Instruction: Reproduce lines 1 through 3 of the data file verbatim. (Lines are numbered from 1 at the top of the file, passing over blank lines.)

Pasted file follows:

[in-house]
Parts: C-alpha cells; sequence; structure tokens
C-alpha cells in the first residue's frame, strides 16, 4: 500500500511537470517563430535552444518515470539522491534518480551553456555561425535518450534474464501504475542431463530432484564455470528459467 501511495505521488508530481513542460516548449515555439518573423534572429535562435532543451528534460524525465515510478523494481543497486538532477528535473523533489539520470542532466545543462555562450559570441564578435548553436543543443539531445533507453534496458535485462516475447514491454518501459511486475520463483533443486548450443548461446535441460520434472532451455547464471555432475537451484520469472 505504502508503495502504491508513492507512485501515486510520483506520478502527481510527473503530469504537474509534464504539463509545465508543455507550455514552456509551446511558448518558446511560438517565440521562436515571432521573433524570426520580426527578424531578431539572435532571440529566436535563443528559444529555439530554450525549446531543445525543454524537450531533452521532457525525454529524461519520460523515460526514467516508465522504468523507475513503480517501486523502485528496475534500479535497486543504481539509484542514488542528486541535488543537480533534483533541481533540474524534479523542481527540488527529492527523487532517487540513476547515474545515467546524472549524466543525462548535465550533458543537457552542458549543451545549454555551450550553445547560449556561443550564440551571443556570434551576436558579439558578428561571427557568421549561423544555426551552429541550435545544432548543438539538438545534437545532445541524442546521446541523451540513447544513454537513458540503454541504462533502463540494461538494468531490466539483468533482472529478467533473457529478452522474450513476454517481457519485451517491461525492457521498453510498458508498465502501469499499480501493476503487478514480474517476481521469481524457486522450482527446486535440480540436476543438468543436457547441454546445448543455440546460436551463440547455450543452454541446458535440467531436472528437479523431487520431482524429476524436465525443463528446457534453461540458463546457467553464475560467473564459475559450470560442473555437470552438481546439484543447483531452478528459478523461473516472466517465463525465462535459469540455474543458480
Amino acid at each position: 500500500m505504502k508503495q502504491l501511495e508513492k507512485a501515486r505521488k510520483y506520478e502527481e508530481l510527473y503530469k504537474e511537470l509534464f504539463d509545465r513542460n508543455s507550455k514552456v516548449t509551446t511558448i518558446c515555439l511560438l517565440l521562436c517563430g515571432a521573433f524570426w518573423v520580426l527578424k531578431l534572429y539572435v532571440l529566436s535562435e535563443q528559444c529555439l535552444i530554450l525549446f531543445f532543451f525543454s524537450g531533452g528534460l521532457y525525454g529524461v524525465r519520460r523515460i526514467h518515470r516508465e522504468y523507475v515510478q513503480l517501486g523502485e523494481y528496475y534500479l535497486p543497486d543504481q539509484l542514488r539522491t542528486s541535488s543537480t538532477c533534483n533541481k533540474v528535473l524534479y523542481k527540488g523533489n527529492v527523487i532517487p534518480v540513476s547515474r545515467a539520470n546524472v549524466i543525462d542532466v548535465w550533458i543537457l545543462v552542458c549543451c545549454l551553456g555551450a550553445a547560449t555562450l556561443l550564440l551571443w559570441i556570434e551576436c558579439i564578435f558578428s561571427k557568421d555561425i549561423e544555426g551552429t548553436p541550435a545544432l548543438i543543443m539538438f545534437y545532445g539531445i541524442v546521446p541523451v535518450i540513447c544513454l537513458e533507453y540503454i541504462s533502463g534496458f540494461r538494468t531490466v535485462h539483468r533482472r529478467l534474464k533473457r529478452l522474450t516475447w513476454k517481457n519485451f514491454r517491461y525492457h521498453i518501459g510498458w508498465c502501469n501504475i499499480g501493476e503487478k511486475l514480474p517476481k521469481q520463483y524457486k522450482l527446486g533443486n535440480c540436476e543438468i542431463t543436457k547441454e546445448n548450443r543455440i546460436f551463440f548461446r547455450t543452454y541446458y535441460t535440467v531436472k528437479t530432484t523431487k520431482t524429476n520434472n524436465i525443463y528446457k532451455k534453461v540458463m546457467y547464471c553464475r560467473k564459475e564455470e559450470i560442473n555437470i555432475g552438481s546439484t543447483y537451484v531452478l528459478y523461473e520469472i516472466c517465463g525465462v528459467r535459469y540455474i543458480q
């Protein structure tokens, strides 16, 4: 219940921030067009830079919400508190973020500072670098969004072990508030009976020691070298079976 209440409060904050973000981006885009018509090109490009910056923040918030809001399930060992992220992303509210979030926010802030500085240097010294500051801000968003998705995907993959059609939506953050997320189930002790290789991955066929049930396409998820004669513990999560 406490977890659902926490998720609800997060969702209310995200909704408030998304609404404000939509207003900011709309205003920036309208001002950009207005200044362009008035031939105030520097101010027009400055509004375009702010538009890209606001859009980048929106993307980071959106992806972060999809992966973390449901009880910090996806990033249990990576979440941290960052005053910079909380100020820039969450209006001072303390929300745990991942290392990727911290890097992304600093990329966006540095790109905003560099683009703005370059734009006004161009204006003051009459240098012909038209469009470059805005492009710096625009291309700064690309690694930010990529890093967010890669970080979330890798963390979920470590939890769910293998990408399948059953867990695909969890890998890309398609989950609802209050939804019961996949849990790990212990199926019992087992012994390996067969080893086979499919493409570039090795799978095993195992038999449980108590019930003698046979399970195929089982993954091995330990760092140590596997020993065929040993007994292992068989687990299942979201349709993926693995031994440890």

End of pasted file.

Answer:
[in-house]
Parts: C-alpha cells; sequence; structure tokens
C-alpha cells in the first residue's frame, strides 16, 4: 500500500511537470517563430535552444518515470539522491534518480551553456555561425535518450534474464501504475542431463530432484564455470528459467 501511495505521488508530481513542460516548449515555439518573423534572429535562435532543451528534460524525465515510478523494481543497486538532477528535473523533489539520470542532466545543462555562450559570441564578435548553436543543443539531445533507453534496458535485462516475447514491454518501459511486475520463483533443486548450443548461446535441460520434472532451455547464471555432475537451484520469472 505504502508503495502504491508513492507512485501515486510520483506520478502527481510527473503530469504537474509534464504539463509545465508543455507550455514552456509551446511558448518558446511560438517565440521562436515571432521573433524570426520580426527578424531578431539572435532571440529566436535563443528559444529555439530554450525549446531543445525543454524537450531533452521532457525525454529524461519520460523515460526514467516508465522504468523507475513503480517501486523502485528496475534500479535497486543504481539509484542514488542528486541535488543537480533534483533541481533540474524534479523542481527540488527529492527523487532517487540513476547515474545515467546524472549524466543525462548535465550533458543537457552542458549543451545549454555551450550553445547560449556561443550564440551571443556570434551576436558579439558578428561571427557568421549561423544555426551552429541550435545544432548543438539538438545534437545532445541524442546521446541523451540513447544513454537513458540503454541504462533502463540494461538494468531490466539483468533482472529478467533473457529478452522474450513476454517481457519485451517491461525492457521498453510498458508498465502501469499499480501493476503487478514480474517476481521469481524457486522450482527446486535440480540436476543438468543436457547441454546445448543455440546460436551463440547455450543452454541446458535440467531436472528437479523431487520431482524429476524436465525443463528446457534453461540458463546457467553464475560467473564459475559450470560442473555437470552438481546439484543447483531452478528459478523461473516472466517465463525465462535459469540455474543458480